When some new author or television presenter boasts that he or she will show us Antiquity as never before, usually there are two possibilities: one, that they're a crackpot; two, that they're about to present information that classicists have known for yonks but which the general public might still find surprising. Mary Beard's new series on the Romans comes the closest I've ever seen to delivering on the initial promise. I'd seen a lot of the stuff she was presenting the other night, but some of it was delightfully new.
I've walked past that building next to the white marble wedding cake of the Victor Emanuel monument; I knew from the bricks it was ancient, but I hadn't realized it was an insula--a Roman apartment block. I knew that the ground floor of an insula was the best place to live, and that the higher up you went the more uncomfortable it got--Juvenal had told me that--but I hadn't realized how small the upper rooms were. Dr. Beard lay down on the dusty floor to show how little space the tenants must have had, and then suggested that whole families might have shared it--that perhaps a Roman woman had given birth there. With that image she brought a whole world to life.
Of course, inscriptions tell you all sorts of things that objects can't: people's names, their occupations, what they cared about, how they died. Scholars have been using them for years and years, but even to other scholars Inscriptiones Graecae Selectae is mostly dry as dust. It is to Mary Beard's credit that she can sift through this information and find just the bit that will connect to a wide audience and make the people come alive. Oh, she exaggerates and sometimes over-eggs the pudding, but better eggy pudding than dust! It's to the BBC's credit, too, that they've trusted her to make the stones speak, even if they do resort to gimmicks occasionally.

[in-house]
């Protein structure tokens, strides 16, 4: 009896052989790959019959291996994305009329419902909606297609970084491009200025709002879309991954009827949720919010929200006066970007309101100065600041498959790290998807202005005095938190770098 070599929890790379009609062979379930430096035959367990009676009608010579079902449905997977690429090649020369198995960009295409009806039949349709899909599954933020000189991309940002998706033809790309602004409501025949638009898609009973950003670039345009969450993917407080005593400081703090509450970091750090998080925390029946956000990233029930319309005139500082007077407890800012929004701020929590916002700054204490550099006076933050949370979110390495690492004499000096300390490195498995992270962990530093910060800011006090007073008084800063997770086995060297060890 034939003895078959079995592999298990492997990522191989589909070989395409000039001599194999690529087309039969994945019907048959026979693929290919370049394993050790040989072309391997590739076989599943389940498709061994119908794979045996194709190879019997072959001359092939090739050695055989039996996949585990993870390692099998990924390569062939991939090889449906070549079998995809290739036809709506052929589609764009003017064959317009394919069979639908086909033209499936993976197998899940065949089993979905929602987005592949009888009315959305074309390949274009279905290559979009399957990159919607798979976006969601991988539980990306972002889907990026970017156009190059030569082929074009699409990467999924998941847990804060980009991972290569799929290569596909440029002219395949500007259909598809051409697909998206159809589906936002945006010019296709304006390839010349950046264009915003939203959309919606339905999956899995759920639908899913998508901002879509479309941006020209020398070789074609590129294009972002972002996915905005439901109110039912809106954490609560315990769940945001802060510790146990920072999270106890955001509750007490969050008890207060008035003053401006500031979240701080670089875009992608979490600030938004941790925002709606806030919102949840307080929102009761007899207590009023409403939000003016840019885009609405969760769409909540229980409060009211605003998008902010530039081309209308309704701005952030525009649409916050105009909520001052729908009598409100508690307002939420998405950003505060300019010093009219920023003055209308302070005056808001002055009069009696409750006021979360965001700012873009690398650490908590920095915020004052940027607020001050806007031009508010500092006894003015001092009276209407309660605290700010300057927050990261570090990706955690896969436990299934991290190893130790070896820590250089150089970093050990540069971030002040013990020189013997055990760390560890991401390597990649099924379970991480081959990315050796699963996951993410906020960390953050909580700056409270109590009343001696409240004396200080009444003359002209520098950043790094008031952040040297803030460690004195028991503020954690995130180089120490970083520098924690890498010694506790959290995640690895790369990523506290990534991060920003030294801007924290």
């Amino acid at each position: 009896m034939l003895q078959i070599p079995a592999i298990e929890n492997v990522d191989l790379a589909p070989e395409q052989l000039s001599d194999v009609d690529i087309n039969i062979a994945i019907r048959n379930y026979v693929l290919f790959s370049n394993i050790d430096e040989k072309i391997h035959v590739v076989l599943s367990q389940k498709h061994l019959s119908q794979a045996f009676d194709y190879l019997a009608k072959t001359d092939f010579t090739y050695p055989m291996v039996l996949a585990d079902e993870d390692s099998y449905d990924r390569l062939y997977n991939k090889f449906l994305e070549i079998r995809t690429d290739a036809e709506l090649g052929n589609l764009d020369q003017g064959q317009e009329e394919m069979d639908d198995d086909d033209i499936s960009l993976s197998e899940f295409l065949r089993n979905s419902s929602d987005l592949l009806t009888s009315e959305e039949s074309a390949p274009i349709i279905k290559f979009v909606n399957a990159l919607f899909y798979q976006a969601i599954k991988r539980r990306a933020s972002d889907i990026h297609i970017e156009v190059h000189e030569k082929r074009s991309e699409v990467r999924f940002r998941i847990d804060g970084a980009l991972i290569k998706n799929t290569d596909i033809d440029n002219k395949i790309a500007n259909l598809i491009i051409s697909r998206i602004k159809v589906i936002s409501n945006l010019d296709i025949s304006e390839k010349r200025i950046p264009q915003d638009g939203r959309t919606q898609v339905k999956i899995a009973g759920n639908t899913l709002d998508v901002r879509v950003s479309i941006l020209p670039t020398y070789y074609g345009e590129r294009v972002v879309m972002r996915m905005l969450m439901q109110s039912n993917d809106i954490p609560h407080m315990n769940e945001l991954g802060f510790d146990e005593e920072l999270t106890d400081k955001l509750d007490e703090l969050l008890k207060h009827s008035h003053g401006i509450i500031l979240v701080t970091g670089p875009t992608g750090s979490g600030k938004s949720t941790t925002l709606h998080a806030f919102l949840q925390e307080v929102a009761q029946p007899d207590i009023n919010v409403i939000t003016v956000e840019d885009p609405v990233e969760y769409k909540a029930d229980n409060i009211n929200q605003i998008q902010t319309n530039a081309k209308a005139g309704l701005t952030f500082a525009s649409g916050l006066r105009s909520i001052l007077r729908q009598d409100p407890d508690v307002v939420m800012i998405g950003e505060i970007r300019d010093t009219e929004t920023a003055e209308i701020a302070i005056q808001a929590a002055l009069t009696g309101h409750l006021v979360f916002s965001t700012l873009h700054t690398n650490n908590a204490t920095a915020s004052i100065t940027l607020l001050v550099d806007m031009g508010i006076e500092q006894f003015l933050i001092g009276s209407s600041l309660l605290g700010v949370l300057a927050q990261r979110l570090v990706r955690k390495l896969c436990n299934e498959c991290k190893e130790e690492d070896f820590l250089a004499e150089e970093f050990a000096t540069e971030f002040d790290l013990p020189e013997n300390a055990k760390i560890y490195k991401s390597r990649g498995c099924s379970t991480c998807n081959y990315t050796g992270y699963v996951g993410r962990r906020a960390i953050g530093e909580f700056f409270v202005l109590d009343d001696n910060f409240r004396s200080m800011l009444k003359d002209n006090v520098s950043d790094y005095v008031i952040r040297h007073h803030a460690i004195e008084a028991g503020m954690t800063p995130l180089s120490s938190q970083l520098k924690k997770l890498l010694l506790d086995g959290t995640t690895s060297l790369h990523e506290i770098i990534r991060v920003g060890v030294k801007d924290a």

I don't want television much. Actually, I suppose this is the only series I've watched this year. Pity there aren't more like it!
Thursday, 19 April 2012
I hope that as my grandson grows up he'll find this Manichaean dichotomy a bit limiting. I find fiction a lot more interesting when the good guys have to work at being good--that is, struggle to make moral choices in a difficult world--and I like my bad guys to be intelligibly bad. A certain amount of moral ambiguity is almost required for literary fiction, but I like it even in the stuff I read purely for fun. I don't mean that I want to root for the bad guy, a la American Psycho, but I want the bad guys' motives to be understandable. In too many novels and films they're like my grandson's bad robots: they're bad because the good guys need somebody to fight. Blam blam blam!